Coventry University’s Faculty of Engineering and Computing

Coventry University’s Faculty of Engineering and Computing

Architect
Arup Associates
Location
Coventry, United Kingdom | View Map
Project Year
2012
Category
Universities
Simon Kennedy

Coventry University’s Faculty of Engineering and Computing

Arup Associates as Architects

Arup Associates’ architecture and engineering design for Coventry University’s new Faculty of Engineering and Computing embraces the university’s progressive, experiential approach to teaching these subjects.


The environmentally led design encourages an open and free exchange of ideas across disciplines. This creates new synergies within an activity-led, project-based learning approach.


“This striking, aspirational building reflects Coventry University’s history of experiential learning. Although it makes use of innovation and technology, the building’s architecture prioritises the experience of the people who will use it: the staff and students.”


Declan O’Carroll – Co-Leader, Arup Associates


State-of-the-art facilities


Relatively modest in scale, the BREEAM ‘Excellent’ building emphasises and celebrates people and the learning experience while making use of radical technical innovation. It includes:


• A high-performance engineering centre with flight simulators and engine test cells • A high-precision wind tunnel testing facility • Two lecture theatres that can be subdivided for conferences • Collaborative classrooms for 4,000 students, including IT workspaces • Communal interactive spaces with learning booths • Integrated academic offices, driving new research and teaching • All linked by a state-of-the-art communications backbone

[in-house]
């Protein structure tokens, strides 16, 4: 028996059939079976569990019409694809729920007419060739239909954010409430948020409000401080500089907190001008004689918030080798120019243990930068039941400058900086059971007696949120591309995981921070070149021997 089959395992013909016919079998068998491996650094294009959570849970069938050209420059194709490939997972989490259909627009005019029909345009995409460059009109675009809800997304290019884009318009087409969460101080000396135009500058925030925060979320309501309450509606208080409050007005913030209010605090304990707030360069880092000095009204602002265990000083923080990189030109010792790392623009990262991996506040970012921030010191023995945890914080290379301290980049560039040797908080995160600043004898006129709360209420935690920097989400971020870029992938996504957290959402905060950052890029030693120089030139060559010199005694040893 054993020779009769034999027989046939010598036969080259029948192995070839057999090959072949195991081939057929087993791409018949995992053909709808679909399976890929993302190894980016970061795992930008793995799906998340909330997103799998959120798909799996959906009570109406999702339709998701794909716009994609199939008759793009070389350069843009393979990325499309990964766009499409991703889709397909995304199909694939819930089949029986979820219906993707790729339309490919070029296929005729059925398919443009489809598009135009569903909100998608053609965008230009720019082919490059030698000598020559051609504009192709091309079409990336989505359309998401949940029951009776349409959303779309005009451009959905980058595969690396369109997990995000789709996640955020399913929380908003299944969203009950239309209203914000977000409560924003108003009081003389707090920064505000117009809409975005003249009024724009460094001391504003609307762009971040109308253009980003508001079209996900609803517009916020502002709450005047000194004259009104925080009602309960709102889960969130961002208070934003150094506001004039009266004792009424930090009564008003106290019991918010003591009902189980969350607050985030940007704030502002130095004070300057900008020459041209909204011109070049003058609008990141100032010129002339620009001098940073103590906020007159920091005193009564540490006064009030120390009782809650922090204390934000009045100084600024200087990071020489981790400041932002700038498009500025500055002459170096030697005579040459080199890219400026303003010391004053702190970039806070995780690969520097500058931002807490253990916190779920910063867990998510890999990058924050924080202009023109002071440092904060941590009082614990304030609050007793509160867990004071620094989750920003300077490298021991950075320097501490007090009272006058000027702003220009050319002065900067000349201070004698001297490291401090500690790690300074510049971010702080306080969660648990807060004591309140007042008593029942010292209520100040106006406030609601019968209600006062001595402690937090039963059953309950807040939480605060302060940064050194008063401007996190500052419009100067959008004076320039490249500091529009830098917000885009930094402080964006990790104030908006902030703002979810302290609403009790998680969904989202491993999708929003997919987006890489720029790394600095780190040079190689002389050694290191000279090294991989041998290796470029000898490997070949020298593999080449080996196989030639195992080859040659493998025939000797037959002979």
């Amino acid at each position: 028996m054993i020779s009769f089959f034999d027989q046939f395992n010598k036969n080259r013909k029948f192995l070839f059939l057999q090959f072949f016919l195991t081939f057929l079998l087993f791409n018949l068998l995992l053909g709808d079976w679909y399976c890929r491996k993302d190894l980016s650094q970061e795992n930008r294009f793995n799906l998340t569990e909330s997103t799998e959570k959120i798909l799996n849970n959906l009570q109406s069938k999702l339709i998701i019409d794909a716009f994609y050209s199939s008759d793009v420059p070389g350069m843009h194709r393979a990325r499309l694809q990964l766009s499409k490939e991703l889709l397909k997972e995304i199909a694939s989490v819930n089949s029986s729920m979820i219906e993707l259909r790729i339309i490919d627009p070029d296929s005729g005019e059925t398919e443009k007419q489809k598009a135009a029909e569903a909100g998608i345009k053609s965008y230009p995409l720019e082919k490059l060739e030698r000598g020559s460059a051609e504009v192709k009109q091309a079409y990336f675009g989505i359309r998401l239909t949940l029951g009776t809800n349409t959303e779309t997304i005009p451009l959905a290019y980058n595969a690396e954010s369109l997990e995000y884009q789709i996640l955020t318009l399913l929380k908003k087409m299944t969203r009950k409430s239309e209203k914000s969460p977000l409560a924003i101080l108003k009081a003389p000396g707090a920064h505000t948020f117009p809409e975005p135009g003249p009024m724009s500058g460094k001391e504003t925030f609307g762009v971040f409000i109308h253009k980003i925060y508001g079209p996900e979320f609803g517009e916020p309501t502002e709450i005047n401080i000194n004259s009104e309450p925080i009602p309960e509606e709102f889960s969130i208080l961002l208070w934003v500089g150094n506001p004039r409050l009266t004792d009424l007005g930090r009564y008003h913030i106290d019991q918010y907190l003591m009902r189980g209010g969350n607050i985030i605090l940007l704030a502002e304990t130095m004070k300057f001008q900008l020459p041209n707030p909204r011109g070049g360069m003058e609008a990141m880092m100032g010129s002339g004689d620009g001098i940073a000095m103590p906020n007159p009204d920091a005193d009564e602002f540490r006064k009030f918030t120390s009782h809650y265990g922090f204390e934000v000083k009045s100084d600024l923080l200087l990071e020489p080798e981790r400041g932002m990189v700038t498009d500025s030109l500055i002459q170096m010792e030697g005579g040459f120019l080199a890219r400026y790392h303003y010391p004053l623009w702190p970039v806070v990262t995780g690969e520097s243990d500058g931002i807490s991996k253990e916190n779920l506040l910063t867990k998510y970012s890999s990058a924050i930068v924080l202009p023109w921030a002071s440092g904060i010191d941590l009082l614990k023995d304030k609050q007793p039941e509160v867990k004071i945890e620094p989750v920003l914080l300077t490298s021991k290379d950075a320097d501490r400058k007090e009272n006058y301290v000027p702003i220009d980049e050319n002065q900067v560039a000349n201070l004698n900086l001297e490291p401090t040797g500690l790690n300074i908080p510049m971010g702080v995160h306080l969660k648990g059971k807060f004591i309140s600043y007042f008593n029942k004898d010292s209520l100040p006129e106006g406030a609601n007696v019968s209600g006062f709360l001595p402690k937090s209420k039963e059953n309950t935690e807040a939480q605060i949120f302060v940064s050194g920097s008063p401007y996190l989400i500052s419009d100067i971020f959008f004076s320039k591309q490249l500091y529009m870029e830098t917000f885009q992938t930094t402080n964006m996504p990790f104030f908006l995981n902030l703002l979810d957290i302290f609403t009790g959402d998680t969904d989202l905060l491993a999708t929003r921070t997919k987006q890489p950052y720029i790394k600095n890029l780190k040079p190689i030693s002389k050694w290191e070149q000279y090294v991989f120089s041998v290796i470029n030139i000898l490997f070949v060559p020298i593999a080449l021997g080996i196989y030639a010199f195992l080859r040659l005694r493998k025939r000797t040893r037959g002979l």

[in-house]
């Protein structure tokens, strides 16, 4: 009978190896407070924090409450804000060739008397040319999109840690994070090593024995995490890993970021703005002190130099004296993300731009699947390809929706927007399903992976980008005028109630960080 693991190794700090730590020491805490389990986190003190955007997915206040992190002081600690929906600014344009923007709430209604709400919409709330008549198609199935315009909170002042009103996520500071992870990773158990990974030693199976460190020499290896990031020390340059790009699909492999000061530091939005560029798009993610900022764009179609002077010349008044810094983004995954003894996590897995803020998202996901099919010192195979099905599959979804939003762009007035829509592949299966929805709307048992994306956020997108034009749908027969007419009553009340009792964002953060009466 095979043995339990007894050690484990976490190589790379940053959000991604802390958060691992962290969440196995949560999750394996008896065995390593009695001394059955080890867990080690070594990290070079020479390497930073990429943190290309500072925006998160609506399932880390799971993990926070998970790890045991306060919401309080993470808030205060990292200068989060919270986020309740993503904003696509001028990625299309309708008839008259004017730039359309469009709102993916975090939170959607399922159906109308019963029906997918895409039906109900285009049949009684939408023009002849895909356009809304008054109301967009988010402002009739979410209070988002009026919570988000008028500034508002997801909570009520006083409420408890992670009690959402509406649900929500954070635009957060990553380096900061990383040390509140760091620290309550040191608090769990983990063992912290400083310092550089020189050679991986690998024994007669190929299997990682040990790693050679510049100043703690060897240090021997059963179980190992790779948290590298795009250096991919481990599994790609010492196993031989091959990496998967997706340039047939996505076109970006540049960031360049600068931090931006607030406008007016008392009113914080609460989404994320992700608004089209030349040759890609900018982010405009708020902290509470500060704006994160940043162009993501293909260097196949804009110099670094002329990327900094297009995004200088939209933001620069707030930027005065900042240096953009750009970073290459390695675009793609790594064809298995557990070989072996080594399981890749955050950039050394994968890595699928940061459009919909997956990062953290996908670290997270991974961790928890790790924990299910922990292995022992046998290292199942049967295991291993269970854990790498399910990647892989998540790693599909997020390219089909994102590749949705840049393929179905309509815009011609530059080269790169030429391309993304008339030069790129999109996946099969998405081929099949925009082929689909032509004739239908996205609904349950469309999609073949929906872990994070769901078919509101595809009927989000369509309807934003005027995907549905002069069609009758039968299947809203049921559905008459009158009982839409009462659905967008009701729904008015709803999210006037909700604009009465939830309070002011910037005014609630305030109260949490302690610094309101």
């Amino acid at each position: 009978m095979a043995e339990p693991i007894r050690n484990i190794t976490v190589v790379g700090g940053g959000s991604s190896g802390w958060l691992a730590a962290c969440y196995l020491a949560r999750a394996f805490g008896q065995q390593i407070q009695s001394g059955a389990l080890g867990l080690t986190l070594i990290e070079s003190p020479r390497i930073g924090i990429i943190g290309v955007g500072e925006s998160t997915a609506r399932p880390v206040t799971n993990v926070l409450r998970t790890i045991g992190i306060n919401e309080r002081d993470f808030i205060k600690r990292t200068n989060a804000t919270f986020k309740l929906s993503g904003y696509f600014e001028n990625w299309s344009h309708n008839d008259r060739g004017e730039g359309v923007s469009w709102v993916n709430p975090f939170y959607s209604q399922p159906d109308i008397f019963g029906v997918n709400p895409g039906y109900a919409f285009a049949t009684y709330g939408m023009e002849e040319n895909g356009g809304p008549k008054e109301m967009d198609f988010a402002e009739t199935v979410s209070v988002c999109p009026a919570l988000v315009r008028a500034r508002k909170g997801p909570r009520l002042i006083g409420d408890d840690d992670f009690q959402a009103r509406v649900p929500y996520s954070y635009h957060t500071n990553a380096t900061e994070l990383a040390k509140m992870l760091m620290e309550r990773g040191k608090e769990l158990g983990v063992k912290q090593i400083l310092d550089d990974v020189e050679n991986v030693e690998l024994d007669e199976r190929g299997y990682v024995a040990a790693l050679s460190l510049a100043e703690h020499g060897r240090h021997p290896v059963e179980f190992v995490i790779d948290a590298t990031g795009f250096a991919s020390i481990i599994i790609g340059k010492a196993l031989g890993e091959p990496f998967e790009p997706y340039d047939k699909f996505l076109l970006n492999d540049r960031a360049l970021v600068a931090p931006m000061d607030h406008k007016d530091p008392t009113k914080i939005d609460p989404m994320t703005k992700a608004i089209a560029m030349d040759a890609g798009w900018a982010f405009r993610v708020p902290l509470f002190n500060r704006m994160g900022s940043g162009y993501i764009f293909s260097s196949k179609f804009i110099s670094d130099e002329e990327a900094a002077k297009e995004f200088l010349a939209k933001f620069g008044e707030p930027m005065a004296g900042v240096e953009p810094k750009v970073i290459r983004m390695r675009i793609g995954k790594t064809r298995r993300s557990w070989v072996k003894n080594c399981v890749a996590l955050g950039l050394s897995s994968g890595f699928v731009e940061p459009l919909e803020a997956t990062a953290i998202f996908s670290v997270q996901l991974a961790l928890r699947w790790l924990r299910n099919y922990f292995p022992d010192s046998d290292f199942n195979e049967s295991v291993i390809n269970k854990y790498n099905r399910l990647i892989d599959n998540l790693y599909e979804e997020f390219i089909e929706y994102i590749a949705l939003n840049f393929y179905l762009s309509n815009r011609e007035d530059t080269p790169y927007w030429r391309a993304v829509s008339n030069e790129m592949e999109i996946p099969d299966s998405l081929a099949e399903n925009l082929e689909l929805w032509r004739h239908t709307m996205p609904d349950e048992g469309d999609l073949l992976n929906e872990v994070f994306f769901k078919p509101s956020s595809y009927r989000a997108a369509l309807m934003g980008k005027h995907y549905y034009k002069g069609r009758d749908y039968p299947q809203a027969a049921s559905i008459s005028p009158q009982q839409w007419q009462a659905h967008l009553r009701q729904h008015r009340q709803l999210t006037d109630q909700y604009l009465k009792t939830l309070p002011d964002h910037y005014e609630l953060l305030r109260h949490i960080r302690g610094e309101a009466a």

A radical reinvention of circulation


From the beginning, Arup Associates rejected the typical model for an academic building – a series of separate independent spaces united by a circulation space. Instead, the architects focussed on interconnected, flexible spaces that are both inhabited and used for circulation.


The unifying means of circulation allows people to navigate intuitively around and between the building’s different levels. In this spatially rich, fluid building, smaller spaces juxtaposed with larger atria provide places for staff and students to circulate, read, learn, communicate, and interact as part of the wider faculty community. Teaching breaks out of the confines of lecture theatres and classrooms into the informal spaces.


Natural lighting and ventilation – with the volume of the atrium used to draw fresh air through the building – gives people control of their environment. Whether it’s opening a window, navigating easily or choosing the space where they work best, this building puts occupants in charge.


The building becomes a learning tool


With the university keen to give students every possible opportunity to learn practically, Arup Associates conceived an approach wherebythe building itself would become a learning tool.


The result is a highly readable building offering a rich, dynamic experience. Engineering students can study the forces at work on the concrete and steel,and they can see how services wind their way around the building.